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Bush Pumps Up Crowds as He Prepares to Meet Governor-Elect

The president, on his way to Asia, makes stops in California. He will talk with Schwarzenegger today.

October 16, 2003|Maura Reynolds | Times Staff Writer

President Bush swept through California on Wednesday in advance of his first meeting today with the state's governor-elect, Arnold Schwarzenegger, whose victory the White House hopes might signal a Republican resurgence in the state.

Bush will meet with Schwarzenegger privately in Riverside, then publicly when the president delivers a speech in San Bernardino.

"I understand there have been a couple changes here in California since the last time I was here," Bush told a boisterous crowd of 700 campaign donors at the Riverside Convention Center on Wednesday evening. "Tomorrow at the Mission Inn, I have the opportunity to congratulate the governor-elect of the great state of California. And I'm looking forward to it."

Earlier in the day, the president had courted Latinos at a Mexican foods plant in the San Joaquin Valley and attended a fund-raiser in Fresno. Bush aides said he had collected nearly $1.8 million for his reelection bid.

"I tell you what we're doing here tonight -- we're laying the groundwork for what is going to be a great national victory in 2004. And I appreciate you being on the team," Bush said in Riverside.

Few protesters were visible in Fresno, but the sounds of an anti-Bush rally in Riverside were audible in the convention center as the president spoke.

Banging drums and waving signs critical of the war with Iraq, a crowd that police estimated at 350 to 500 people marched from the steps of the county courthouse to the convention center.

When the president was scheduled to take the podium, the protesters staged a mock mass death in front of television cameras from local news stations.

Dozens of city police officers and Riverside County sheriff's deputies stood between the protesters and the convention center, and were backed up by dozens more officers on motorcycles.

No arrests were reported.

Acting on directions from the Secret Service, Riverside police closed down a corridor of the busy Main Street pedestrian mall at 2 p.m., angering some small-business owners.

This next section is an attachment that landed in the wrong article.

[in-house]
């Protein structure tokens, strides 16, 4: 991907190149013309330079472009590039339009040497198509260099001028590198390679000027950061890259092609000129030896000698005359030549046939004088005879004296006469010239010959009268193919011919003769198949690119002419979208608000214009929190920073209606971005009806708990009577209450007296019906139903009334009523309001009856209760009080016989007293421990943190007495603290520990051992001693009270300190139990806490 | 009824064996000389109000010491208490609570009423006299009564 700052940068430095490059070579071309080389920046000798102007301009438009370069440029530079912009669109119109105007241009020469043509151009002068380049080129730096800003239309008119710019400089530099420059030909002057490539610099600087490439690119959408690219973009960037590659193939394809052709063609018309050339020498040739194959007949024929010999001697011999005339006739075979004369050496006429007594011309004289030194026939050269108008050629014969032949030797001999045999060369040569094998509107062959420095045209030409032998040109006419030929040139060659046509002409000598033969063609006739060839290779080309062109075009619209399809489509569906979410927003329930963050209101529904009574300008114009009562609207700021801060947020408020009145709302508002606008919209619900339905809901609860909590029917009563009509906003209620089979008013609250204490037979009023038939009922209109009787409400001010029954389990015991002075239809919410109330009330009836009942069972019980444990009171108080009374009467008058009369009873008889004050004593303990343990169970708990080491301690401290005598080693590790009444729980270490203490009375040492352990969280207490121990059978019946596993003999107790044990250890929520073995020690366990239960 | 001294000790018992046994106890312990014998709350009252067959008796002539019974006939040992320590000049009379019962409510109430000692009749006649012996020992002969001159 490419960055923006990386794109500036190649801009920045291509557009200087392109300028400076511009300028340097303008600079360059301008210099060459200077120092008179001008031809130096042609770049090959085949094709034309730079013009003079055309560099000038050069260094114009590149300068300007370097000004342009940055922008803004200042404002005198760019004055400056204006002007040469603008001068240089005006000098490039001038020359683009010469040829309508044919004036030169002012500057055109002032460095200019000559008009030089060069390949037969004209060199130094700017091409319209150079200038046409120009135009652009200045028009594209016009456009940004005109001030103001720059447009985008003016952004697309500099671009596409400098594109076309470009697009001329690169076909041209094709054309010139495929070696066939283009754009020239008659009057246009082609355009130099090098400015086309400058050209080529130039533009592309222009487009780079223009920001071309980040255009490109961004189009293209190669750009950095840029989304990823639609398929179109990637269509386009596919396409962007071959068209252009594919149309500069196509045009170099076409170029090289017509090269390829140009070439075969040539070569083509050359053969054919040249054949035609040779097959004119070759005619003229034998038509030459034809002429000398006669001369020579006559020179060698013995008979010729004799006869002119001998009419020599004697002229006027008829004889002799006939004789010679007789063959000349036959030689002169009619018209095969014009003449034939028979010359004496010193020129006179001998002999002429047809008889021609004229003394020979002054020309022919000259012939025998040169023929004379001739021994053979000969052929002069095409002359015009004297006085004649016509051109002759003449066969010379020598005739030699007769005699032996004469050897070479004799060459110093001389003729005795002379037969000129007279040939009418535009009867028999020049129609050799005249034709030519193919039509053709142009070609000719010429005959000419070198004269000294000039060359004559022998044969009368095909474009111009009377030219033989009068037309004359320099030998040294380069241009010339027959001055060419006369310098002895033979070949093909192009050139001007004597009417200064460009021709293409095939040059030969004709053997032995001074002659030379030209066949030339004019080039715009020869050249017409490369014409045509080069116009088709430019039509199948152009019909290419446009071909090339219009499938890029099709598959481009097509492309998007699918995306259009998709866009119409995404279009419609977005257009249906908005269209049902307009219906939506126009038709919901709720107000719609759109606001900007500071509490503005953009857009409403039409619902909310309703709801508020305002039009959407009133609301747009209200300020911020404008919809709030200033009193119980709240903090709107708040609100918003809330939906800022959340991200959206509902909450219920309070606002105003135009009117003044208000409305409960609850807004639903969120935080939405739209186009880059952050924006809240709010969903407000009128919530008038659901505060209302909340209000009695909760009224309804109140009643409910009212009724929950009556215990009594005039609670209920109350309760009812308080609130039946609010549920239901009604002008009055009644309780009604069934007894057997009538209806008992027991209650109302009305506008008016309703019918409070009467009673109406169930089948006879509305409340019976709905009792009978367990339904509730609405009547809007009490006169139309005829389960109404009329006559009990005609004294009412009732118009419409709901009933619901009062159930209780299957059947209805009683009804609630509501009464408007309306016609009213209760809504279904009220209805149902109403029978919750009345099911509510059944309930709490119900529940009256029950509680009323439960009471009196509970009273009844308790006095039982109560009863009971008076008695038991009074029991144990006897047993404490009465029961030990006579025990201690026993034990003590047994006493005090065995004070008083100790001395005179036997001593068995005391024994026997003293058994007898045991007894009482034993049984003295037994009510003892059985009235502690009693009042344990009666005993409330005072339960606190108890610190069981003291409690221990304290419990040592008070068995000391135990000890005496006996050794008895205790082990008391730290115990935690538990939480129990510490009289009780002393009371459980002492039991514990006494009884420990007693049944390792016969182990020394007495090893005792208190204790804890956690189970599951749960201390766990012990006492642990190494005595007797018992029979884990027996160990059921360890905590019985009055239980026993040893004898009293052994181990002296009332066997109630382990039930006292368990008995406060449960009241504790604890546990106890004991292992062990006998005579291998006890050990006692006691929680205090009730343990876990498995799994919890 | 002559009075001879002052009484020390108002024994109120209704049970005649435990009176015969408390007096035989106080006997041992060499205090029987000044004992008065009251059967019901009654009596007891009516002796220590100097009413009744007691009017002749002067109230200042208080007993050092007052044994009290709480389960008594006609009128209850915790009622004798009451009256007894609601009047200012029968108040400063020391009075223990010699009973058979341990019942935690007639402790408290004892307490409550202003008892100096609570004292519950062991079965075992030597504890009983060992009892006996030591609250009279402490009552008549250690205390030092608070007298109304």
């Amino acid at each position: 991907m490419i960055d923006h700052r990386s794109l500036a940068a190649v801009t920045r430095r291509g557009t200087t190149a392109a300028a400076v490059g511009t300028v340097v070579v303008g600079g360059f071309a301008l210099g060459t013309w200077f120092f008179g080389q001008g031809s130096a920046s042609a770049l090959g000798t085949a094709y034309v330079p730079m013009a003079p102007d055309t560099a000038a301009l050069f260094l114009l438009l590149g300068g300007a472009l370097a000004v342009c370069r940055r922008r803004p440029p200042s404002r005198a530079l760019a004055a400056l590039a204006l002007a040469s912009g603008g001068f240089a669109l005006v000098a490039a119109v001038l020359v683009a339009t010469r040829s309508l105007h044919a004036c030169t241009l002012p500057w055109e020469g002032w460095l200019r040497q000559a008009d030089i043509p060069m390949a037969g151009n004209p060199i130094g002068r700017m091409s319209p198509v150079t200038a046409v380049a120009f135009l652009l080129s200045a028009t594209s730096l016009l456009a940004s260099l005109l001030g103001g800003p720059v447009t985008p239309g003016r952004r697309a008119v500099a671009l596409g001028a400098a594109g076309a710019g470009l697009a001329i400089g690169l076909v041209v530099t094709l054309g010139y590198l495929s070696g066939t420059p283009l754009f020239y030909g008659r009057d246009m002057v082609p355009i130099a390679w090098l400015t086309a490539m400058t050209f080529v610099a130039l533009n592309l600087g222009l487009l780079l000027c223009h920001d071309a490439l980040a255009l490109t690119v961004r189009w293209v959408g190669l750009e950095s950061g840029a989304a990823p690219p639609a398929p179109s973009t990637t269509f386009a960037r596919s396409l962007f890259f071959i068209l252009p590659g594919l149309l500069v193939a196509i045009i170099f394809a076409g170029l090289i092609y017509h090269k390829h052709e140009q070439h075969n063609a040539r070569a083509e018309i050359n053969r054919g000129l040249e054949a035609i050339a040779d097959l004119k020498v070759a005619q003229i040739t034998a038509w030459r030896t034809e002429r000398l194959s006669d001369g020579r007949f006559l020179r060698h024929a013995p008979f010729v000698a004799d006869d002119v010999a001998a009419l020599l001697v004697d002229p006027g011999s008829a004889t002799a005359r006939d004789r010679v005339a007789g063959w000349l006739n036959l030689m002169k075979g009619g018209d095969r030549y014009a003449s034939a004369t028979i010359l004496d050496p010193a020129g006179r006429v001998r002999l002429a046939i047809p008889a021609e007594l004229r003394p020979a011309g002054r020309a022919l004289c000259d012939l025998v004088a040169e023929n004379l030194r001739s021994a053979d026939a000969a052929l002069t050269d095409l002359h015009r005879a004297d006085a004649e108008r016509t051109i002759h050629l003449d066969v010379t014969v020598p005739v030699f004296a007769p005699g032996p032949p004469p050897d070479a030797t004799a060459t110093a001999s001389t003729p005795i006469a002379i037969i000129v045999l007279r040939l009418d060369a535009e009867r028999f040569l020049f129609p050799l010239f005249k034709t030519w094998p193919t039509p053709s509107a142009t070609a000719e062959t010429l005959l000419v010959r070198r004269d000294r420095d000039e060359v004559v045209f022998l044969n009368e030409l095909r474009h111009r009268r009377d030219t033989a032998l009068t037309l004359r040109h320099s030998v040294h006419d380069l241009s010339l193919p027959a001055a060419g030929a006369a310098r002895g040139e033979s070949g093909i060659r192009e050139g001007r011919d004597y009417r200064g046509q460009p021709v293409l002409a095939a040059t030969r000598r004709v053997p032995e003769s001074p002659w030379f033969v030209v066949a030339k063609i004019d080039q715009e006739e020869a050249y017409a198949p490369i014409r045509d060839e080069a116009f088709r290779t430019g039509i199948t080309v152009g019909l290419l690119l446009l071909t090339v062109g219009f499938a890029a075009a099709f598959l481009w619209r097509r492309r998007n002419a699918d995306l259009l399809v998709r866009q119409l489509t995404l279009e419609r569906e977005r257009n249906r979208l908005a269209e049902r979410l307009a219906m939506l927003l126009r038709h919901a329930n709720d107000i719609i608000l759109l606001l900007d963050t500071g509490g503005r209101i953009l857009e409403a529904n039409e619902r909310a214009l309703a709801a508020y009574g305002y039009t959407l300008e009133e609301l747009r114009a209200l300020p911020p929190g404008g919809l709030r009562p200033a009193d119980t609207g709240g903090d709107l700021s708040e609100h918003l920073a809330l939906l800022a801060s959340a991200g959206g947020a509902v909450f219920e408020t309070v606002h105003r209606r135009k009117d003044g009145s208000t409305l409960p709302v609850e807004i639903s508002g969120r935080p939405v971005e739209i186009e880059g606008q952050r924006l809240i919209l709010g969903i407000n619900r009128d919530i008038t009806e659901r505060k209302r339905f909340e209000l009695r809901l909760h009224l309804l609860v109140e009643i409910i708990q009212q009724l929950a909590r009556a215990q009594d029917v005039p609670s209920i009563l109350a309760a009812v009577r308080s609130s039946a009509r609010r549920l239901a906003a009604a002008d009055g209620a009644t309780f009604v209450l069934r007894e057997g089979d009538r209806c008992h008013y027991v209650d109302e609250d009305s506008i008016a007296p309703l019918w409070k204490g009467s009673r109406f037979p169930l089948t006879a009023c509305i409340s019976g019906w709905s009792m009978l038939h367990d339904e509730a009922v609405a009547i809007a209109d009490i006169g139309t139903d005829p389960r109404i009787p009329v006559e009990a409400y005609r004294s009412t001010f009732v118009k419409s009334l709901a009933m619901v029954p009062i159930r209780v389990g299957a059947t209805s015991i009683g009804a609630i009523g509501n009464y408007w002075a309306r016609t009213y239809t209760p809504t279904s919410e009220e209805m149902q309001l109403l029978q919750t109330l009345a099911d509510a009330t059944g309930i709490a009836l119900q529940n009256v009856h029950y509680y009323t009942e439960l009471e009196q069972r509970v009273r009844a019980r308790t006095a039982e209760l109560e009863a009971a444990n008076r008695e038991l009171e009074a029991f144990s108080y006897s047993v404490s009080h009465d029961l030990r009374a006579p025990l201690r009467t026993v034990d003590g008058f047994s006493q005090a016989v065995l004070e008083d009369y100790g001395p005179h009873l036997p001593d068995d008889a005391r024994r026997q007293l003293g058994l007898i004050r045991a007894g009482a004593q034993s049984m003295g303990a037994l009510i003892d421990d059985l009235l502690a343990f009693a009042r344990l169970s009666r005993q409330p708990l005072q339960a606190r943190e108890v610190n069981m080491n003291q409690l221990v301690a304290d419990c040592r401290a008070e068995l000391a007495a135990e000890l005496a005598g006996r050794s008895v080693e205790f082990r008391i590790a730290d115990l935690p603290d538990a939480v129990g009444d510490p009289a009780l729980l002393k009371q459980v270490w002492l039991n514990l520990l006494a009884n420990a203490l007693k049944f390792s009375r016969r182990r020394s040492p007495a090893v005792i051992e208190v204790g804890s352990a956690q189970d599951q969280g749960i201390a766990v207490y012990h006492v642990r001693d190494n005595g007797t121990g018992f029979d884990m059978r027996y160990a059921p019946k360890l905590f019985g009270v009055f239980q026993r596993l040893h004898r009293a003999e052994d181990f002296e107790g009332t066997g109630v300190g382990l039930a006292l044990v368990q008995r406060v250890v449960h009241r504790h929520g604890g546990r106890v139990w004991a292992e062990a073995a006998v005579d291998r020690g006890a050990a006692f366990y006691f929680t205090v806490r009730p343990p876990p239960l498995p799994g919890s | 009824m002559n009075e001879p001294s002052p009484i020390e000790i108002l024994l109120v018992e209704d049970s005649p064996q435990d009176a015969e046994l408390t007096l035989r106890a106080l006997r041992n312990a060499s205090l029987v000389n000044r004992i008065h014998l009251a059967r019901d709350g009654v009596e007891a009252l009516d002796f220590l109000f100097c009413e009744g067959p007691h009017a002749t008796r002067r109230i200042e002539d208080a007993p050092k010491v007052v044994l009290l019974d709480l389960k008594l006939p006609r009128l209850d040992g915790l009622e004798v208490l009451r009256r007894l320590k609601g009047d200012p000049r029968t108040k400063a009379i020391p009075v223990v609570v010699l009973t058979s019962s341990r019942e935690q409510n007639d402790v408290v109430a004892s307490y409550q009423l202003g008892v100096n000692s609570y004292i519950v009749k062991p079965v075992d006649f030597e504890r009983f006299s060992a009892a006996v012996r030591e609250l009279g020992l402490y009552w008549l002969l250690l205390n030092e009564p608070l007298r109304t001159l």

The president's California trip, planned long before the state's historic gubernatorial recall election was called, was a stopover as Bush heads off on a nine-day trip to Asia that will start Friday in Japan.

After the recall, the California trip took on new political significance for Bush.

The White House has welcomed Schwarzenegger's victory in the recall election, with the hope that the former bodybuilder can rebuild the Republican Party in California and perhaps even deliver its electoral votes to the president in November 2004.

But at the same time, the Hollywood megastar and political novice poses potential problems for the Bush administration.

That may be one reason that the two men agreed their meeting in Riverside would be private, with only an official presidential photographer present to record it.

The president and governor-elect will then travel together to San Bernardino, where Bush will deliver a speech on terrorism at the California-Radisson Hotel and Conference Center.

"This is a courtesy visit," White House spokesman Scott McClellan said. "You shouldn't look at it as having a formal agenda."

The relationship nearly got off on the wrong foot when Schwarzenegger used his first news conference as governor-elect to say he would seek special "favors" from Bush to help balance the state's budget.

That put the White House on the spot.

As much as the president may want to help California, he has little leeway at a time when the federal budget is heading toward a $500-billion deficit and many other states face similar financial woes.

Another potential problem for Bush is that Schwarzenegger, like many Hollywood Republicans, tends to be moderate or liberal on hot-button social issues, such as abortion rights and gay rights.

For all his national celebrity, incautious words from Schwarzenegger risk upsetting Bush's more conservative core constituency, especially in other parts of the country.

The Schwarzenegger camp, for its part, moved Wednesday to lower expectations for his discussions with Bush.

"The governor-elect will go into the meeting with the sole objective of building a personal relationship with the president to create a basis and foundation for working together," a top Schwarzenegger aide said. "There will be no specific requests made, no list of items presented at the meeting. Nor do we anticipate that the president will deliver anything specifically."

In the Fresno-area farming community of Dinuba, Bush told employees of Ruiz Foods, most of them Latino, that he was working to increase homeownership among minorities: "We need to be an ownership society in America.

"Even though homeownership is at near-record highs, we've got too many of our fellow citizens who happen to be minorities who don't own a home," Bush said.

During the fund-raiser in Riverside, local Republican Party leaders called Schwarzenegger's win a sign that Bush can win the heavily Democratic state.

Former U.S. Treasurer Rosario Marin, who is considering running against Sen. Barbara Boxer (D-Calif.) next year, said: "Today you are looking at a very different state. I think he has a great chance."

Assemblyman Ray Haynes (R-Murrieta) was less optimistic about Bush's prospects in California, but still held out hope.

"I think his chances are good, but I would not say they are great," he said.

Times staff writers Peter Nicholas, Hugo Martin, Lance Pugmire, Seema Metha and Kristina Sauerwein contributed to this report.

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